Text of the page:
Archive for Friday, April 27, 2012

100 years ago: LHS Junior Prom a big success

April 27, 2012


From the Lawrence Daily Journal-World for April 27, 1912:

  • "Most assuredly the annual Junior Prom given last evening by the members of that class of the Lawrence High School was the most successful that the school has ever known. In the first place the big new feature of the occasion was that the Prom was given at the High School buildings instead of at a downtown Hall.... Of course the most elaborate feature of the evening was the farce given at the High School proper called 'A Case of Suspension' and was the best farce of the kind ever given in High School circles, while for that matter the college students have done no better.... The other part of the evening was spent with a reception in the upper hall of the Manual Training building. The dining room was beautifully decorated.... The dainty refreshments were served by the girls of the refreshment committee and every detail when to show that the class of 1913 has large ideas and did not spare the expense."
  • "The case of the engineer in Kansas City who was attacked with a queer malady called 'The bends' is a former K.U. football star. He is O. K. Williamson who played with Bert Kennedy and Arthur St. Leger Moore. Accompanied by I. F. Lindsay, foreman of the work, Williamson went to the bottom of a caisson at 5 o'clock recently. The inspection was made, and the men were shot back to the surface in a pneumatic tube. Two minutes after they left the tube Williamson fell to the ground, groaning with pain. His muscles became tense and Lindsay, who is an old bridge worker, knew at once that the engineer was suffering from the 'bends.'"
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Sarah St. John 3 years, 7 months ago

"The inspection was made, and the men were shot back to the surface in a pneumatic tube."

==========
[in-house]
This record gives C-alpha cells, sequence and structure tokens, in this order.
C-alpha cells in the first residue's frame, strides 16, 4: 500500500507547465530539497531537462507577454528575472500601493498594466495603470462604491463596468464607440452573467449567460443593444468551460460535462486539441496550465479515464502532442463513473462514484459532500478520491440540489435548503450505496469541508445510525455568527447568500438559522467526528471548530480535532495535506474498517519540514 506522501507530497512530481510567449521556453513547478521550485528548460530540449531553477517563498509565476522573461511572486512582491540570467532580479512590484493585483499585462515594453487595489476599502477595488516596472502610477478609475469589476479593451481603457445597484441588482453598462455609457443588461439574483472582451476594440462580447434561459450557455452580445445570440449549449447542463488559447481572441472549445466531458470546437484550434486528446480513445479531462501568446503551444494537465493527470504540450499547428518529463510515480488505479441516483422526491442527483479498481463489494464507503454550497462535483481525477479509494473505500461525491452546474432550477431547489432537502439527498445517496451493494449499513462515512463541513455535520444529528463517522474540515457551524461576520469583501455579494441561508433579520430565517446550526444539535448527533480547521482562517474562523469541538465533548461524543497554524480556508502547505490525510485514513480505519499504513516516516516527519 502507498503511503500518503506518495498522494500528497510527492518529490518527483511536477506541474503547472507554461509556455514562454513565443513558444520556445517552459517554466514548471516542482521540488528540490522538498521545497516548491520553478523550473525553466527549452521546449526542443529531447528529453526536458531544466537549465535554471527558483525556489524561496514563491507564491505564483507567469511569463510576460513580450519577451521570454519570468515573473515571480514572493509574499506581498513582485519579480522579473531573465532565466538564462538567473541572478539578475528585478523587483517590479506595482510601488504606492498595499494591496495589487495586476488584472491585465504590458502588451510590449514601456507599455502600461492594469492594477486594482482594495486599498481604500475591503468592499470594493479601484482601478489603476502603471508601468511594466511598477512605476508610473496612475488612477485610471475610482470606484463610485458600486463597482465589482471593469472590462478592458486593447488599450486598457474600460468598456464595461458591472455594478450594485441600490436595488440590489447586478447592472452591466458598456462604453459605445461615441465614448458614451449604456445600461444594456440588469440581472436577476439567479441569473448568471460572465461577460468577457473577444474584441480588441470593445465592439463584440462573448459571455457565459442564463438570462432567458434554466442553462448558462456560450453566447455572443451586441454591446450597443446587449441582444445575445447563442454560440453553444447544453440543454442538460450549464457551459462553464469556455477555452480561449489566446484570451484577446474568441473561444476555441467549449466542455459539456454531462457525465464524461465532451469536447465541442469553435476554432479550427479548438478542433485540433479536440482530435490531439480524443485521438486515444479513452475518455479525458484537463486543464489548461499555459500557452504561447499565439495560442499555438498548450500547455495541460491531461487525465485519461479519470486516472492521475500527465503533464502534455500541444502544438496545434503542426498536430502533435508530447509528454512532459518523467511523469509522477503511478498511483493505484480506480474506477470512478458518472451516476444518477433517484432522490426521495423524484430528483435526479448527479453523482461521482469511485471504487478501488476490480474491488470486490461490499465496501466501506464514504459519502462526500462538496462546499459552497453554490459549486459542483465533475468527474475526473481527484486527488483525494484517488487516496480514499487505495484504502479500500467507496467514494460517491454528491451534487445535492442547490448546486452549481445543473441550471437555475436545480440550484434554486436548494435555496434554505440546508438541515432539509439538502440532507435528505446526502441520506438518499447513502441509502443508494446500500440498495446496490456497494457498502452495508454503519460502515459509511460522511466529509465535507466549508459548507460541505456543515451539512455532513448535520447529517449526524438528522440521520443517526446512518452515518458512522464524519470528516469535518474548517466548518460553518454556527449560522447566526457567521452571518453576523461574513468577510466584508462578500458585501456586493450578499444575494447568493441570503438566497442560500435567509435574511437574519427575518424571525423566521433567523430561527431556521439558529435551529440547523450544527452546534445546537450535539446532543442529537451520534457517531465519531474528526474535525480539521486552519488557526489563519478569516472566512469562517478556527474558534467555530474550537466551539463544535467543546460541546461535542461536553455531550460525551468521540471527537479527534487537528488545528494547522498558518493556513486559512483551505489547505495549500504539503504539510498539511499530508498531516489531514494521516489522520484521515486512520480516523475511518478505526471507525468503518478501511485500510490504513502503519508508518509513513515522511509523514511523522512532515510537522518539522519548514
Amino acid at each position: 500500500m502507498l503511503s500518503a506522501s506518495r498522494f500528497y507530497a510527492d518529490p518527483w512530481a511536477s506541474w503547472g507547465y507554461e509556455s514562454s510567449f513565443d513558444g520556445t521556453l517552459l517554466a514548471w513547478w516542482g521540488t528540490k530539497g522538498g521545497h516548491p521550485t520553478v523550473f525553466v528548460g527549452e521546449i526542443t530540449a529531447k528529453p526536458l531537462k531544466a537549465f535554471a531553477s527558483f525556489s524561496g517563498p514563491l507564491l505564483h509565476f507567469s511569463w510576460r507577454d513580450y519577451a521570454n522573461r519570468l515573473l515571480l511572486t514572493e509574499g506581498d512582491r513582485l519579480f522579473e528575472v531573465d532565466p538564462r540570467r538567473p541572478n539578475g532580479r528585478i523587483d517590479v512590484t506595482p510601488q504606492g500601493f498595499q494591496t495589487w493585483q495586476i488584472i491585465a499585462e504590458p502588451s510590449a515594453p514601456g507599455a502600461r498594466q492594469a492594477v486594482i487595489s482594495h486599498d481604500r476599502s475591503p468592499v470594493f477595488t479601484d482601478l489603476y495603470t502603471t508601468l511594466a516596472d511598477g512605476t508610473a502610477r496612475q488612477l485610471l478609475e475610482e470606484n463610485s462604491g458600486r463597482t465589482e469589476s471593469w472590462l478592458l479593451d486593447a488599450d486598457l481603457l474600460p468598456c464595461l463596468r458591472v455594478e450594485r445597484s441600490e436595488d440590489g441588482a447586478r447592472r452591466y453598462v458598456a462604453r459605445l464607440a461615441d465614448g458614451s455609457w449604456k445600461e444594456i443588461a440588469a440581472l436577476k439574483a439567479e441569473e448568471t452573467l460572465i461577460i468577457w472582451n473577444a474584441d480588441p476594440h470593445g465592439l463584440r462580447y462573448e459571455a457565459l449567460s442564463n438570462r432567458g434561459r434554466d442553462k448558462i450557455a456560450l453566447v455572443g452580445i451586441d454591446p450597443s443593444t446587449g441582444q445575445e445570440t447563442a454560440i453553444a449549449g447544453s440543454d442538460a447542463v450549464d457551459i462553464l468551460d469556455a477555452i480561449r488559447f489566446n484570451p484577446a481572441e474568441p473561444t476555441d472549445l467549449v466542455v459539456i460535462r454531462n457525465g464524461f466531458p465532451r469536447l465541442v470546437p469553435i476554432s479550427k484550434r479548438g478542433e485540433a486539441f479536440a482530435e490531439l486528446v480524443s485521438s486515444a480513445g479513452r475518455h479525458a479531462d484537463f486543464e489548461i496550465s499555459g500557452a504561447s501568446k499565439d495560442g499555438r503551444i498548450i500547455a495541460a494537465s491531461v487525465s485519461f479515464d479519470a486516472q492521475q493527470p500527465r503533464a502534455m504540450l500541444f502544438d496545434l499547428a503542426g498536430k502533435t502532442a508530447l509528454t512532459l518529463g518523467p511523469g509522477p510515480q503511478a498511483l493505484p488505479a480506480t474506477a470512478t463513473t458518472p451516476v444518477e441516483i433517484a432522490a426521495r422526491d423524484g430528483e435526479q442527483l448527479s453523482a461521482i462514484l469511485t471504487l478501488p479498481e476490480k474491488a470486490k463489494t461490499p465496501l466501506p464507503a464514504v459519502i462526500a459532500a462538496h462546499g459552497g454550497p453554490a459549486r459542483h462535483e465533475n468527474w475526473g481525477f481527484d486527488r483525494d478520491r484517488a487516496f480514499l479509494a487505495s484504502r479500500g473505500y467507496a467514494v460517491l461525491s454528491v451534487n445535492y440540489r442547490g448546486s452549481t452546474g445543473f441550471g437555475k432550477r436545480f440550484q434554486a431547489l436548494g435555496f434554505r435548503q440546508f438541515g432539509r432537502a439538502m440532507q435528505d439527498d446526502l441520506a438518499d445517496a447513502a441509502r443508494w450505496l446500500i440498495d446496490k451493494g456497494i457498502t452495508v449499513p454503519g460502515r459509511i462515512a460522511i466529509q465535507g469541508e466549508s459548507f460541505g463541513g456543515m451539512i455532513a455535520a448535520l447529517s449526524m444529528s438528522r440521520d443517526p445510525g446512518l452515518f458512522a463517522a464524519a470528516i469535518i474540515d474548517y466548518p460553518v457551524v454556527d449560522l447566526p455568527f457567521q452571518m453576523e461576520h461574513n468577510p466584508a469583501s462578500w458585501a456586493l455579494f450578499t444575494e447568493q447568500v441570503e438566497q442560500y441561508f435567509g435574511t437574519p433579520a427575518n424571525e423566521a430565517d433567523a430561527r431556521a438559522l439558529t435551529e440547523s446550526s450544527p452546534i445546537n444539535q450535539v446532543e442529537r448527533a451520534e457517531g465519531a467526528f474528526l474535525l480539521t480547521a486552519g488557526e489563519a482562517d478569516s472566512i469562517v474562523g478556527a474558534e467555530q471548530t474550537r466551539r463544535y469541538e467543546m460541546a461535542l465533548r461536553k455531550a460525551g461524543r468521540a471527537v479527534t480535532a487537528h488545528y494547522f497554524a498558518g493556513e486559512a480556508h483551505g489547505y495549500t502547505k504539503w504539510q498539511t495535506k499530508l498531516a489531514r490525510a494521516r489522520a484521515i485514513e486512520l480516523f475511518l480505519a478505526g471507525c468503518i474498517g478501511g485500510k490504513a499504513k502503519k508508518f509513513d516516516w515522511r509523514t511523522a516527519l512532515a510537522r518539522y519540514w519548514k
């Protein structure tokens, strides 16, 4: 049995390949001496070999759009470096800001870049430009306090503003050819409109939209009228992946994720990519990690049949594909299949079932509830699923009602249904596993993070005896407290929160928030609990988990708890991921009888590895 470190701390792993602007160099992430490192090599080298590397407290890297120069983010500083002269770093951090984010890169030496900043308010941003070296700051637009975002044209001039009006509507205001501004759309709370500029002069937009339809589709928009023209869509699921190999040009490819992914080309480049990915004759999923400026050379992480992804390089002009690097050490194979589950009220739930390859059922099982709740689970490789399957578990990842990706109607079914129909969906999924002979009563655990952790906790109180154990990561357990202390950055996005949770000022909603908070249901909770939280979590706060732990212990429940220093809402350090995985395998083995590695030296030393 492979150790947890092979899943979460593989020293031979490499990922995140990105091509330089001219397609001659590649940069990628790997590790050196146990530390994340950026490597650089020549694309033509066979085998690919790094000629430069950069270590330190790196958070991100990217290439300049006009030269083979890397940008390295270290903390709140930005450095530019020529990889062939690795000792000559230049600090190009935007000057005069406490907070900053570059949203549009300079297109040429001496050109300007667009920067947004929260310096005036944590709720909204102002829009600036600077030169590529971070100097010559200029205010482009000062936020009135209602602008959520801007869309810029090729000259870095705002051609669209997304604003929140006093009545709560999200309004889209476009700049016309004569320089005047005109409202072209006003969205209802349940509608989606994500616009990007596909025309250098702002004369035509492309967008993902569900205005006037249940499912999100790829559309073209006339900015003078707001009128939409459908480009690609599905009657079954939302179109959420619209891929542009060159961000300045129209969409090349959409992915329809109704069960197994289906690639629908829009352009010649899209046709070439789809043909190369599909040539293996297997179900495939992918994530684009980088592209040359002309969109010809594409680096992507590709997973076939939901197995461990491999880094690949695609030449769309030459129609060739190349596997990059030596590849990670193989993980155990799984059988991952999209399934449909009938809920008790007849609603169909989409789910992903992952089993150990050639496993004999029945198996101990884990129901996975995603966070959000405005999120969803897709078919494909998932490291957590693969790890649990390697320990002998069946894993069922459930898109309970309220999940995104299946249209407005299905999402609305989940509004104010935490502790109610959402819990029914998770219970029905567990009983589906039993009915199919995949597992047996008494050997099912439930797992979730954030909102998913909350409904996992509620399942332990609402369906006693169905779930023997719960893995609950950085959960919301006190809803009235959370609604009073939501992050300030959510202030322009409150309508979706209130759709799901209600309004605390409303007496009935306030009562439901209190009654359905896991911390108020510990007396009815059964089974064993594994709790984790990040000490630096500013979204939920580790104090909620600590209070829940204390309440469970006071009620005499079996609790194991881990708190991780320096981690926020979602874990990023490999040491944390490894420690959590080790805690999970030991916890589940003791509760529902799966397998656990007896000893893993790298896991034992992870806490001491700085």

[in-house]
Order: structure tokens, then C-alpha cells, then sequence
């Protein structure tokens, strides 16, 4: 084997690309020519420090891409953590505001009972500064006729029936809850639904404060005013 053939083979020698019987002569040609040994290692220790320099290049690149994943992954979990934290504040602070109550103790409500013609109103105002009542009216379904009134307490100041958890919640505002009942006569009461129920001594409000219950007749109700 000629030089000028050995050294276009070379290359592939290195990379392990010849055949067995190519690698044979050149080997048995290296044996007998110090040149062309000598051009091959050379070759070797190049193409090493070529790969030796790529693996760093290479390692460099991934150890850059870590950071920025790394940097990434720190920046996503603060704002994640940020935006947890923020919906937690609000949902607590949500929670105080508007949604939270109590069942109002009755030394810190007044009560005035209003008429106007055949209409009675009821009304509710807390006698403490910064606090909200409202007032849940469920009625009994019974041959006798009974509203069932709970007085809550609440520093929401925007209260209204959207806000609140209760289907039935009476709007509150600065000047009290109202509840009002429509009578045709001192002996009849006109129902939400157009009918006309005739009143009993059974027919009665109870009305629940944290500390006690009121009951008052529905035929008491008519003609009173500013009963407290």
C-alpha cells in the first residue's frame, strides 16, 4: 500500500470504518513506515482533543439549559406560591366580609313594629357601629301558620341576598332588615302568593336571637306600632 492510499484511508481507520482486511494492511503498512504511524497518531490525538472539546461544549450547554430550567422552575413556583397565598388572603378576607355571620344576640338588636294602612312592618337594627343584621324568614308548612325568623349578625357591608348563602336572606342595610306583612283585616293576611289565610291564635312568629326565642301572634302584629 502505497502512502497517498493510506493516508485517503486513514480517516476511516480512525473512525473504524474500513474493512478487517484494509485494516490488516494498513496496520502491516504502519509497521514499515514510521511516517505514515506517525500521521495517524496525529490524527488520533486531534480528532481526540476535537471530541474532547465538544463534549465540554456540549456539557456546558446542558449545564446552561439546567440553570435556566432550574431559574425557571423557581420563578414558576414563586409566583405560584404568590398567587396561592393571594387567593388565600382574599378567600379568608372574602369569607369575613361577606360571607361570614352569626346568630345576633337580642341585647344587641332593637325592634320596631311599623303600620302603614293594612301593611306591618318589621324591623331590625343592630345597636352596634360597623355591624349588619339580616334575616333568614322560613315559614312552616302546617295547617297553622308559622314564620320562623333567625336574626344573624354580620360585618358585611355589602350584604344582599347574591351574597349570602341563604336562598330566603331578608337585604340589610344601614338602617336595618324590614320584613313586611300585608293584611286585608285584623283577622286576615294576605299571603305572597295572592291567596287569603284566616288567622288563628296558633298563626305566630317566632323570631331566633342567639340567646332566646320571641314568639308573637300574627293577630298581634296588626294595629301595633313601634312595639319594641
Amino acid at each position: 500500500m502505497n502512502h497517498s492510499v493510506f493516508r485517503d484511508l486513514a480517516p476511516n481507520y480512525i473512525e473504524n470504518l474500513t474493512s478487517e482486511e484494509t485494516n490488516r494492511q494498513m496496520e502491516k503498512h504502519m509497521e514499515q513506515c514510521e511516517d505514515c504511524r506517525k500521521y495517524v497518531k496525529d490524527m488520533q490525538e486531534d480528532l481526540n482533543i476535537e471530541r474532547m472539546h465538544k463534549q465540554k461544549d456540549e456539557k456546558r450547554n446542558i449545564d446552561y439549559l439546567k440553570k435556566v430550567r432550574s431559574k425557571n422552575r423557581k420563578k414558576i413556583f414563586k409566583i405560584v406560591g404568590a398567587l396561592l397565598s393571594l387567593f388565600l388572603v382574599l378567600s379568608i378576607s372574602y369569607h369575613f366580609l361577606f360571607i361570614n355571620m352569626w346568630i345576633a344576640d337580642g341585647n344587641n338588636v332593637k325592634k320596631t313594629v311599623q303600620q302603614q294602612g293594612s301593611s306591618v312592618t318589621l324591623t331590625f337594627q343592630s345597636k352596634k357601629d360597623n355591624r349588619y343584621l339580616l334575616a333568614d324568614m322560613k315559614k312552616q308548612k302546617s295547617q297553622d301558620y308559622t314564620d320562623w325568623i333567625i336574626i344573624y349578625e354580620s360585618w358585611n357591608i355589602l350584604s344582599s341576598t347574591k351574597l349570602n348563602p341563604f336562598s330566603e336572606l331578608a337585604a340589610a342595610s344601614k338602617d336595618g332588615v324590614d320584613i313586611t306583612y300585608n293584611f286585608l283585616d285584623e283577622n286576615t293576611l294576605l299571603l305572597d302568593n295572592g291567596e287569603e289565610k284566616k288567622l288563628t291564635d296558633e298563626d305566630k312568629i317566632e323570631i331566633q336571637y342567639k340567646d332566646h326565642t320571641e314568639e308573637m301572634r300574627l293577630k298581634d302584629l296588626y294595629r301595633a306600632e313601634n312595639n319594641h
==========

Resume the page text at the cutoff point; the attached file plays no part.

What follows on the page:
People, people, people.... did we learn NOTHING from the Brooklyn Bridge?

Sarah St. John 3 years, 7 months ago

p.s. You'll notice that there was no mention of.... dancing... at the Junior Prom. Just the performance of a play, followed by a reception and a nice dinner.

Sheryl Wiggins 3 years, 7 months ago

I like the word 'caisson' I think I shall use it in a sentence at least once everyday. The only thing I learned from the building of the Brooklyn Bridge is that John Robeling(spelling?) had an accident while surveying the land and died of tetanus and his wife, Emily, finished.

Sarah St. John 3 years, 7 months ago

Probably. The early 1900s newspaper was rife with typos. Sometimes entire paragraphs were printed upside-down. :-) I'll check that link later and make the change. Thanks, weiser!

Stephanie Hull 3 years, 7 months ago

I'm currently reading David McCullough's book, The Great Bridge, about building the Brooklyn Bridge. Finnbar -- you're correct that the John Roebling died of tetanus. His son, Washington, took over the bridge construction, and he was seriously affected by "caisson disease" (aka "the bends"). I haven't finished it yet, but I definitely recommend it.

LadyJ 3 years, 7 months ago

Was Lawrence High School later changed to Liberty High School and then back to Lawrence High School?

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